FOUNTAIN — The fight to clean up toxic chemicals in El Paso County continues.
On Tuesday, a bipartisan push came from Colorado lawmakers demanding the federal government do more. They want more money from the feds - millions of dollars and remediation over several years. State senators, representatives, and staff with Environment Colorado met at Fountain Creek Regional Park for a press conference to discuss this issue. Fountain is at the heart of where this contamination was discovered a few years ago.
Republican State Senator Dennis Hisey said, "We need to figure out how to get it out of the ground so by the time the water gets to the treatment plants it's already clean."
The water was contaminated by firefighting foam used on Peterson Air Force Base for years and gradually seeped into well water in the Fountain, and Security-Widefield area.
Hisey said cleaning up the PFAS is "going to take a pretty serious commitment from some very deep pockets, meaning more than what the state is able to put forward."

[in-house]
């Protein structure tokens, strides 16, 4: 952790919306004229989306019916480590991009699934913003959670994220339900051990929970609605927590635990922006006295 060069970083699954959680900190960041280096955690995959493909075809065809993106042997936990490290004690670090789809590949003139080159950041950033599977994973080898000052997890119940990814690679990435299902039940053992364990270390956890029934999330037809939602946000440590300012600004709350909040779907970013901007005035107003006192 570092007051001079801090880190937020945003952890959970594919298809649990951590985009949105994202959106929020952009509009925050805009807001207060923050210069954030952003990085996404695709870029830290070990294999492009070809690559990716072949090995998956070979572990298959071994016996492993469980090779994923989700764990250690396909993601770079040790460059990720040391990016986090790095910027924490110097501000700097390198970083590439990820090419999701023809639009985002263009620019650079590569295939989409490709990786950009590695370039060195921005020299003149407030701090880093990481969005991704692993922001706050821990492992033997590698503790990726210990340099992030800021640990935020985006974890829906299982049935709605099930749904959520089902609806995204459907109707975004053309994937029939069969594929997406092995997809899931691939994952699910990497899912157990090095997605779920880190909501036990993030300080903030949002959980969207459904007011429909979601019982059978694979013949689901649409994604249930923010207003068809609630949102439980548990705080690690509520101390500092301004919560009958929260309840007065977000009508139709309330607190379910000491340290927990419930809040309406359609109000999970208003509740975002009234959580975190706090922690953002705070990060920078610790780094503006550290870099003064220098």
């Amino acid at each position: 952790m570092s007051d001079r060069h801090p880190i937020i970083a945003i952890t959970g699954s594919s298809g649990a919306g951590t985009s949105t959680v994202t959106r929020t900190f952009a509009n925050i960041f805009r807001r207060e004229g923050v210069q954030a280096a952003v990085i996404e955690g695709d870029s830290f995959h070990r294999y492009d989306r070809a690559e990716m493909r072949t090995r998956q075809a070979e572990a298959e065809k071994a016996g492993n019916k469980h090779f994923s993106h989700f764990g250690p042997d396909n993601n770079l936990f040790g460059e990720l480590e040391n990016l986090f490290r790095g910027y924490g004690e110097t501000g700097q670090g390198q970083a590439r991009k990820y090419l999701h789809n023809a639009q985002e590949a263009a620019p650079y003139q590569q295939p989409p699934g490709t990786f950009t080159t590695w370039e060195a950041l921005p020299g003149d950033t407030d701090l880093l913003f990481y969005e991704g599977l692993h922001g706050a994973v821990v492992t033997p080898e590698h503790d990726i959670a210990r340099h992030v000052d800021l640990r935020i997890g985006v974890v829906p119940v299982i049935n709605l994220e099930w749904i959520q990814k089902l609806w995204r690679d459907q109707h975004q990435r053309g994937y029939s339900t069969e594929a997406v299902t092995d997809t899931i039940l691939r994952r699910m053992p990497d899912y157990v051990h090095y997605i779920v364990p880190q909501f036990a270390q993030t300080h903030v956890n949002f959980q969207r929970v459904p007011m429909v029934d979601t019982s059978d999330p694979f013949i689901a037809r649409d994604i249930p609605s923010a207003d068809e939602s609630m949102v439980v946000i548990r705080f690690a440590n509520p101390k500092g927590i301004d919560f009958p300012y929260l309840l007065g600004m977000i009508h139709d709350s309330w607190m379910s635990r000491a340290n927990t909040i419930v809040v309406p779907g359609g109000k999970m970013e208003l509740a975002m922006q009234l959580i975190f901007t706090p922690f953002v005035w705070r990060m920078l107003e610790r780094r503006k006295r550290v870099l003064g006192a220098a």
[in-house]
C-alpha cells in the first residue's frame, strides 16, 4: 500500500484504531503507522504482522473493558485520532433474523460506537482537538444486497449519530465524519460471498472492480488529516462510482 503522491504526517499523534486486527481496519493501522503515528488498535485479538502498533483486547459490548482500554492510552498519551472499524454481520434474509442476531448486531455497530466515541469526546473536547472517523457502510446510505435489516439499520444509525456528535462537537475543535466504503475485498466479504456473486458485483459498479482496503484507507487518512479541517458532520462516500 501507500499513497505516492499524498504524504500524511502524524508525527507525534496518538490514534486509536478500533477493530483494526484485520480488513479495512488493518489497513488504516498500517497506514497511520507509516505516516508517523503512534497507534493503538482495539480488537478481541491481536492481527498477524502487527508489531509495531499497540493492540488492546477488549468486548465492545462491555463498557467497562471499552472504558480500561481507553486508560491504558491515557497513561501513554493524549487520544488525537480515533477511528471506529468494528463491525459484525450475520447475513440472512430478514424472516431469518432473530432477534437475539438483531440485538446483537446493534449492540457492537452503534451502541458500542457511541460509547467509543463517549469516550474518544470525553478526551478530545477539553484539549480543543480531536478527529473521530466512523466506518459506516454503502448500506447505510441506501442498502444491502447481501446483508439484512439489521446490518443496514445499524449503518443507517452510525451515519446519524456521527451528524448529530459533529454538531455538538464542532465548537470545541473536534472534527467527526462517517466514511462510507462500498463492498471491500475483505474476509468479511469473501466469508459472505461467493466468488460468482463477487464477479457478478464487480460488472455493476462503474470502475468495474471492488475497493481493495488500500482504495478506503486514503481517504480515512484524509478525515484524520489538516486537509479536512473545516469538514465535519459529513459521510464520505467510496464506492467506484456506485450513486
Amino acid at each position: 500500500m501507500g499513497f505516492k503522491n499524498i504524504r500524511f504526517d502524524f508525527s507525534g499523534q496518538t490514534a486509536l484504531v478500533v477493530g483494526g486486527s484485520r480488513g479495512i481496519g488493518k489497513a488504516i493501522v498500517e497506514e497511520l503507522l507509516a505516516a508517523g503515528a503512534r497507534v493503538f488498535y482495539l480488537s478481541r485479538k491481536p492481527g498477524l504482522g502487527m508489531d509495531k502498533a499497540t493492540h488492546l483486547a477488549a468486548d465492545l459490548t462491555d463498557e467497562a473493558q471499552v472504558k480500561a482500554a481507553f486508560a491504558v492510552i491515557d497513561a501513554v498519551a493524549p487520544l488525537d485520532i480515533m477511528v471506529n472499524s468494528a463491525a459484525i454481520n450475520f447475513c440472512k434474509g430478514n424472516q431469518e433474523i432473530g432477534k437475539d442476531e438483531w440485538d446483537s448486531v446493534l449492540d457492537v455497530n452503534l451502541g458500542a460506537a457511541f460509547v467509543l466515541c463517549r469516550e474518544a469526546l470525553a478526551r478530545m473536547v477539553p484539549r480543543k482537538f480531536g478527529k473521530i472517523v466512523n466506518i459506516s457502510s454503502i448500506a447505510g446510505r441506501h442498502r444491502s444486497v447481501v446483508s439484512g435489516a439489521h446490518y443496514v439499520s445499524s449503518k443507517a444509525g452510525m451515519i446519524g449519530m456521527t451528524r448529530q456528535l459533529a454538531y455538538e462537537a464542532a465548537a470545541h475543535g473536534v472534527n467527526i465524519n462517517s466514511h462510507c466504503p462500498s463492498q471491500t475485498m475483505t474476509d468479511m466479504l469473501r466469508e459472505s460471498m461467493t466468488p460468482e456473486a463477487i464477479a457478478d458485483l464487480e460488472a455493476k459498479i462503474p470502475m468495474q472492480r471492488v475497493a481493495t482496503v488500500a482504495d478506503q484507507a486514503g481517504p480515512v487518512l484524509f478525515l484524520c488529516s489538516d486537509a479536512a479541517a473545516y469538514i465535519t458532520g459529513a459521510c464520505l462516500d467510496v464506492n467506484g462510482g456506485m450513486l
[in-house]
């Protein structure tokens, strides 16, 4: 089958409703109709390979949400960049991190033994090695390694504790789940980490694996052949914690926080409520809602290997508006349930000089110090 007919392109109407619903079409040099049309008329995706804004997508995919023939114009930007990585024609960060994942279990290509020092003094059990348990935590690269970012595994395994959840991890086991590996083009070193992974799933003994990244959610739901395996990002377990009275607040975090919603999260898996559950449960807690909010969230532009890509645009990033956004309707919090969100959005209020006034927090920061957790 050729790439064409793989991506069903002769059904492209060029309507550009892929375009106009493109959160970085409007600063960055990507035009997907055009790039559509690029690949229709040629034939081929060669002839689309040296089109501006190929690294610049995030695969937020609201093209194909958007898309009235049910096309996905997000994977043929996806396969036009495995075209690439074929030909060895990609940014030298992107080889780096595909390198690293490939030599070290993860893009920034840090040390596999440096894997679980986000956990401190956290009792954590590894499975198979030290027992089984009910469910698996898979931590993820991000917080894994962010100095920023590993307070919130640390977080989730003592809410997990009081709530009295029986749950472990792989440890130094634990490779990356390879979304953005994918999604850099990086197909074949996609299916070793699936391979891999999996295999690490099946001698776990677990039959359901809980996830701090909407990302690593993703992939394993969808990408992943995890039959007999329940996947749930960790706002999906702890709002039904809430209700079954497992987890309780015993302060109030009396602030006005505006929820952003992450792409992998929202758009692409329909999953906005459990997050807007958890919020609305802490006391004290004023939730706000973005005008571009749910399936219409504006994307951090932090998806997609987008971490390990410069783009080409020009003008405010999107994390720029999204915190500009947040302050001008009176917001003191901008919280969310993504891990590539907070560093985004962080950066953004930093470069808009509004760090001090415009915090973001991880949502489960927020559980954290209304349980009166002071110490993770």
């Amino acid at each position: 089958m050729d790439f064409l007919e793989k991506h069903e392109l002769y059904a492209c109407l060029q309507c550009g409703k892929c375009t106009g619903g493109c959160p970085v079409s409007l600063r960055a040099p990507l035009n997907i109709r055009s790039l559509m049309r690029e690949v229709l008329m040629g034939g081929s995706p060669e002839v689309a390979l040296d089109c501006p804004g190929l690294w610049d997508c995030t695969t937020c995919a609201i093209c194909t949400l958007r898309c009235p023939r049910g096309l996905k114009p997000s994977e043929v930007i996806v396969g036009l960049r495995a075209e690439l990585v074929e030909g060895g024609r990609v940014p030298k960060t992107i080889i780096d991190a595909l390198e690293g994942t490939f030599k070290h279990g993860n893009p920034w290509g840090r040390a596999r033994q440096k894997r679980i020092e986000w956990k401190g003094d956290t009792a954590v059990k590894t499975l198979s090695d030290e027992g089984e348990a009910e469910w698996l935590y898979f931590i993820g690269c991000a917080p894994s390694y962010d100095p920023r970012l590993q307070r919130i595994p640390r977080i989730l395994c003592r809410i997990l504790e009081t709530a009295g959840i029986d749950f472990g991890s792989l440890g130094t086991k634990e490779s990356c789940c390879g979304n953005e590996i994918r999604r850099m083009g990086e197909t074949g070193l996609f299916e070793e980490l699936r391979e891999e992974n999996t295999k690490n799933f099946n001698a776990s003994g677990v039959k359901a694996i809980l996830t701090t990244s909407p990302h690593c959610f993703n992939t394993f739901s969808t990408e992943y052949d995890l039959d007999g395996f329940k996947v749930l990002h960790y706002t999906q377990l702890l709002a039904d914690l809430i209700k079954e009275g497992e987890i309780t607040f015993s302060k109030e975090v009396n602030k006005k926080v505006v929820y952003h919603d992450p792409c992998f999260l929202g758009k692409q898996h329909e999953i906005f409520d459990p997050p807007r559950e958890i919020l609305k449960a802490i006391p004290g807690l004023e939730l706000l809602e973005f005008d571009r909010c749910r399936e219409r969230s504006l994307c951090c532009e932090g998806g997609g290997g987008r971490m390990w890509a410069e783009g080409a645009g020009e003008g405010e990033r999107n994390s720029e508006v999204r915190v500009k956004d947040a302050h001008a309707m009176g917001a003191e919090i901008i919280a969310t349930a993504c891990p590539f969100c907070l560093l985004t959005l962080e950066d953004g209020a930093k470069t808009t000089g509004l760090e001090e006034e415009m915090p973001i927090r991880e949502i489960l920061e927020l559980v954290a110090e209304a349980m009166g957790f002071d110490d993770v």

While the Air Force has taken some initial steps to pay for purification and filtration systems Democratic State Senator Pete Lee says it's not enough. "The Air Force needs to step up and provide funding sufficient to ensure that we have safe, uncontaminated water that is healthy to drink."
For State Representative Lois Landgraf - this is happening in her backyard. She said, "Since moving to Colorado I've lived in both Fountain, Security and Widefield so my family's been drinking this water."
There remain concerns about the health effects - cancer, high cholesterol and developmental issues in children.
Liz Rosenbaum lives in Fountain and she's the founder of the Fountain Valley Clean Water Coalition. She said, "This is a pivotal moment in our lives where we can make a change for the better...I am challenging everybody in D.C. to do this hard thing. Fund the NDAA to find out what the health effects are."
There are new concerns in the Woodmen Valley neighborhood of Colorado Springs after these same chemicals, emanating from the Air Force Academy from firefighting foam as well, have been detected. Well water testing continues there.
These state lawmakers did pass legislation this year to ban the use of these chemicals in firefighting training and by late 2021 the sale of foams containing the PFAS will be banned completely. However, they say that's as far as the state can go. Their goal in speaking on Tuesday - to put more pressure on congressional leaders to fund cleanup efforts.
News 5 will keep you posted on this developing story.